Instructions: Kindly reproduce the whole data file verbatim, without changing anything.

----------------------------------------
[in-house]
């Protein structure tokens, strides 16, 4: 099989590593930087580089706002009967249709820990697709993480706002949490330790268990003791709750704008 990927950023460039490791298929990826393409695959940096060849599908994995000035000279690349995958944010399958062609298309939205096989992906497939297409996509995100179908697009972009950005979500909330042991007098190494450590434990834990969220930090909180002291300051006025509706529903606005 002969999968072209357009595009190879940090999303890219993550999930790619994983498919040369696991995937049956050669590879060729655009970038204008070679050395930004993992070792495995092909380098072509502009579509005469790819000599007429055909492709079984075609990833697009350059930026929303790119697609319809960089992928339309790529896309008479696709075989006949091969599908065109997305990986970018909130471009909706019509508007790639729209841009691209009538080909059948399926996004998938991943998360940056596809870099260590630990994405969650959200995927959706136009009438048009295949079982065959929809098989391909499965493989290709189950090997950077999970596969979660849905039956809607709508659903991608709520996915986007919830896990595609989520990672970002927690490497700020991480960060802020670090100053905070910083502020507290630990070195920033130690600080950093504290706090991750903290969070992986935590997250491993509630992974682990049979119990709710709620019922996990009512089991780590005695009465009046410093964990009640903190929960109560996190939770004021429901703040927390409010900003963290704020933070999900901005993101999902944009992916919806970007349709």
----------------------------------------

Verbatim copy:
[in-house]
């Protein structure tokens, strides 16, 4: 099989590593930087580089706002009967249709820990697709993480706002949490330790268990003791709750704008 990927950023460039490791298929990826393409695959940096060849599908994995000035000279690349995958944010399958062609298309939205096989992906497939297409996509995100179908697009972009950005979500909330042991007098190494450590434990834990969220930090909180002291300051006025509706529903606005 002969999968072209357009595009190879940090999303890219993550999930790619994983498919040369696991995937049956050669590879060729655009970038204008070679050395930004993992070792495995092909380098072509502009579509005469790819000599007429055909492709079984075609990833697009350059930026929303790119697609319809960089992928339309790529896309008479696709075989006949091969599908065109997305990986970018909130471009909706019509508007790639729209841009691209009538080909059948399926996004998938991943998360940056596809870099260590630990994405969650959200995927959706136009009438048009295949079982065959929809098989391909499965493989290709189950090997950077999970596969979660849905039956809607709508659903991608709520996915986007919830896990595609989520990672970002927690490497700020991480960060802020670090100053905070910083502020507290630990070195920033130690600080950093504290706090991750903290969070992986935590997250491993509630992974682990049979119990709710709620019922996990009512089991780590005695009465009046410093964990009640903190929960109560996190939770004021429901703040927390409010900003963290704020933070999900901005993101999902944009992916919806970007349709």